2006 Myra Samuels Memorial Lecture: Whole Genome Optical Mapping

04-13-2006

Michael S. Waterman, Professor of Biological Sciences, Mathematics, Computer Science is the invited speaker for the Myra Samuels Memorial Lecture held on Thursday, April 13, 2006 at 4:30pm in MATH 175.The title of his talk was "Whole Genome Optical Mapping." A reception followed the seminar at 5:30pm in the Mathematical Sciences Library Lounge.

Michael S. Waterman holds an Endowed Associates Chair at the University of Southern California (USC). He started at USC in 1982 after positions at Los Alamos National Laboratory and Idaho State University. He has a bachelors in Mathematics from Oregon State University, and a Ph.D. in Statistics and Probability from Michigan State University. He was named a Guggenheim Fellow (1995), was elected to the American Academy of Art and Sciences (1995), and was elected to the National Academy of Sciences (2001). Also he is a Fellow of the American Association for the Advancement of Science and Fellow of the Institute of Mathematical Statistics. He has held visiting positions at the University of Hawaii (1979-80), the University of California at San Francisco (1982), Mt. Sinai Medical School (1988), Chalmers University (2000), and in 2000-2001 he held the Aisenstadt Chair at University of Montreal. He is Professor-at-large at the Keck Graduate Institute of Life Sciences and in Fall 2000 he became the first Fellow of Celera Genomics. In 2002, he received a Gairdner Foundation International Award and in 2005 he was elected to the French Academie des Sciences.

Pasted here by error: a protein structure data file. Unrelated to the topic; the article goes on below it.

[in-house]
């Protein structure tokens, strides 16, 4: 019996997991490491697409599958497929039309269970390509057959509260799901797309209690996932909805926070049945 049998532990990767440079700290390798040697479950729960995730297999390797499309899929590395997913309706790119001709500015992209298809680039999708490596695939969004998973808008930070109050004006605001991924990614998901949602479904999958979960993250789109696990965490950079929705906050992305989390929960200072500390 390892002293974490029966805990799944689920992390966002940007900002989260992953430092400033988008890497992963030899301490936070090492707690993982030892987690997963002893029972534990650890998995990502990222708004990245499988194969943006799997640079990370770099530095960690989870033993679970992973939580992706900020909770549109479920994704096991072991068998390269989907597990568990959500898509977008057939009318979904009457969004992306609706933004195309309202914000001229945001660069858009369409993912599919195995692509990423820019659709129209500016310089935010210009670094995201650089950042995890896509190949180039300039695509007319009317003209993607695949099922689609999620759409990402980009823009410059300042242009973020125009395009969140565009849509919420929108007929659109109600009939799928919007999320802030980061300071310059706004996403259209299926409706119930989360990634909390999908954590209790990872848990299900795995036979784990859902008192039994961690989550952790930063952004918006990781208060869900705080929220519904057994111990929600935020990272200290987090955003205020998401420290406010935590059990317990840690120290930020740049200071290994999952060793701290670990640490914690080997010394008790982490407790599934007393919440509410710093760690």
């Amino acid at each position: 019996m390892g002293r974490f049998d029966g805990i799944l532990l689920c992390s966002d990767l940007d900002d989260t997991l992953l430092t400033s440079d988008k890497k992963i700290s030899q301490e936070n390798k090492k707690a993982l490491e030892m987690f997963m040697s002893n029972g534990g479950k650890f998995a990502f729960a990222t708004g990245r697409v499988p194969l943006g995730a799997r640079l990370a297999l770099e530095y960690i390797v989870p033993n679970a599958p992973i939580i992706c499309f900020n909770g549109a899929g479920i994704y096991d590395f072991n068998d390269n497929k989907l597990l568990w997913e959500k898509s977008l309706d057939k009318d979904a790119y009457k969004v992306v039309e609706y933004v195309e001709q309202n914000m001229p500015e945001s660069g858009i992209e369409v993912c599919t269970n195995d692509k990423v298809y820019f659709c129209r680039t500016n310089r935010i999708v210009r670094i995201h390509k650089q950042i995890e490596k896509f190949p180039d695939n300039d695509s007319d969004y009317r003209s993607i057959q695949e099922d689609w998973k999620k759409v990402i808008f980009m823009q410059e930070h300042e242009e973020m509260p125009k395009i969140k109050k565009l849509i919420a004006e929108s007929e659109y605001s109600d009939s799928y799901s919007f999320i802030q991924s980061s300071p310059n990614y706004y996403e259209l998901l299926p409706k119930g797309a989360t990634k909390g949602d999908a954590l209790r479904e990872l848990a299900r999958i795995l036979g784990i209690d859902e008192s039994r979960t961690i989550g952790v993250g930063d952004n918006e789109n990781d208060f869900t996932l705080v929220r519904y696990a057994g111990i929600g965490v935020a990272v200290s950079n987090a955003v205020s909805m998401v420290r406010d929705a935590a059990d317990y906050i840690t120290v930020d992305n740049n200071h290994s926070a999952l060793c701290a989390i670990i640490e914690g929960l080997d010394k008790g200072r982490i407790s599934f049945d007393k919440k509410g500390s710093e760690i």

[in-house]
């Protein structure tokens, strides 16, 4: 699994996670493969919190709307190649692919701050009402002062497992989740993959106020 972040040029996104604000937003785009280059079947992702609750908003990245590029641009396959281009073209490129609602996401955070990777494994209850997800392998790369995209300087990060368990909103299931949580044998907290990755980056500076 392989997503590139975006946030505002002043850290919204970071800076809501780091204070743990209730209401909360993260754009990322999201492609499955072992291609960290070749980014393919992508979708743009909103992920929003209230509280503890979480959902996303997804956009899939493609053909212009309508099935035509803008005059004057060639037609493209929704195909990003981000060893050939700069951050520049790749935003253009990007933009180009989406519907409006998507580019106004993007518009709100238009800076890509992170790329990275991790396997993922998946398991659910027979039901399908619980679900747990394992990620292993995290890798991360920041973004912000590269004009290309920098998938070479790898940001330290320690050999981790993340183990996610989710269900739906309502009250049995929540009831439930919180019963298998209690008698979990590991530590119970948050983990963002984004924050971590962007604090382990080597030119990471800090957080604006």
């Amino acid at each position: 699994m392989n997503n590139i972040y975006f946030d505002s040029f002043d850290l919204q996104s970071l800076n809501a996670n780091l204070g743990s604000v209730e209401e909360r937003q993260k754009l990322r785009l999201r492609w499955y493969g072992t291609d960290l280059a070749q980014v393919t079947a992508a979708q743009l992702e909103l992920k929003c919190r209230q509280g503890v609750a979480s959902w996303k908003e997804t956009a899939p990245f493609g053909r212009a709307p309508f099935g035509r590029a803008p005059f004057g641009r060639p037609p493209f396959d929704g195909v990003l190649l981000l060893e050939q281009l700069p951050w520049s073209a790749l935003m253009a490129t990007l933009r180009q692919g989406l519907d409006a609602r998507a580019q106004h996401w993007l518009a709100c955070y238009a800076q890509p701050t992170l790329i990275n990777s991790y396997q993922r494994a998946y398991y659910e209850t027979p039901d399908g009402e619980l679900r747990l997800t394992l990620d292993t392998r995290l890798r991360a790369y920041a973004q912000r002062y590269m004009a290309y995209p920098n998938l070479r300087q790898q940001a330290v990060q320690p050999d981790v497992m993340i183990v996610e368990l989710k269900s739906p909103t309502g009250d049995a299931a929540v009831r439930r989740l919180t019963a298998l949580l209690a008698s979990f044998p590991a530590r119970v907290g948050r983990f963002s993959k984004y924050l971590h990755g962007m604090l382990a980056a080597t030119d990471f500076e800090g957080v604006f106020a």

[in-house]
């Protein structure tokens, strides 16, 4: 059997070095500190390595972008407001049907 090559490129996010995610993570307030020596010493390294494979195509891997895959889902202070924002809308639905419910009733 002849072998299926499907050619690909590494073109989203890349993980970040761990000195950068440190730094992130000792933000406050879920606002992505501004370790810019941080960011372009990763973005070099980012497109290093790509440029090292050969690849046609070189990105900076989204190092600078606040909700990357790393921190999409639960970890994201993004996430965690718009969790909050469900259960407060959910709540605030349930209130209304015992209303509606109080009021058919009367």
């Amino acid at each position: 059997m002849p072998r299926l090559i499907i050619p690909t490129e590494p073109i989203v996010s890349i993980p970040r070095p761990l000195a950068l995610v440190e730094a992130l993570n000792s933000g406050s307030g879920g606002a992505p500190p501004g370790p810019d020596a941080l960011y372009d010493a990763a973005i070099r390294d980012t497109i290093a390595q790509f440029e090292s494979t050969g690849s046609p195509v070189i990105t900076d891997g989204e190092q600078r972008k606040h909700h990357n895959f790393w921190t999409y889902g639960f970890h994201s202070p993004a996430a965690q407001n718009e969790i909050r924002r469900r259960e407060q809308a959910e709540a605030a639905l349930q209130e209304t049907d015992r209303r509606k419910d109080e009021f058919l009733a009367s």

Professor Waterman works in the area of Computational Biology, concentrating on the creation and application of mathematics, statistics and computer science to molecular biology, particularly to DNA, RNA and protein sequence data. He is the co-developer of the Smith-Waterman algorithm for sequence comparison and of the Lander-Waterman formula for physical mapping. He is a founding editor of Journal of Computational Biology, is on the editorial board of seven journals, and is co-author of the texts Computational Genome Analysis: An Introduction and Introduction to Computational Biology: Maps, Sequences and Genomes.

The Myra Samuels Memorial Lecture is named in memory of Myra Samuels.

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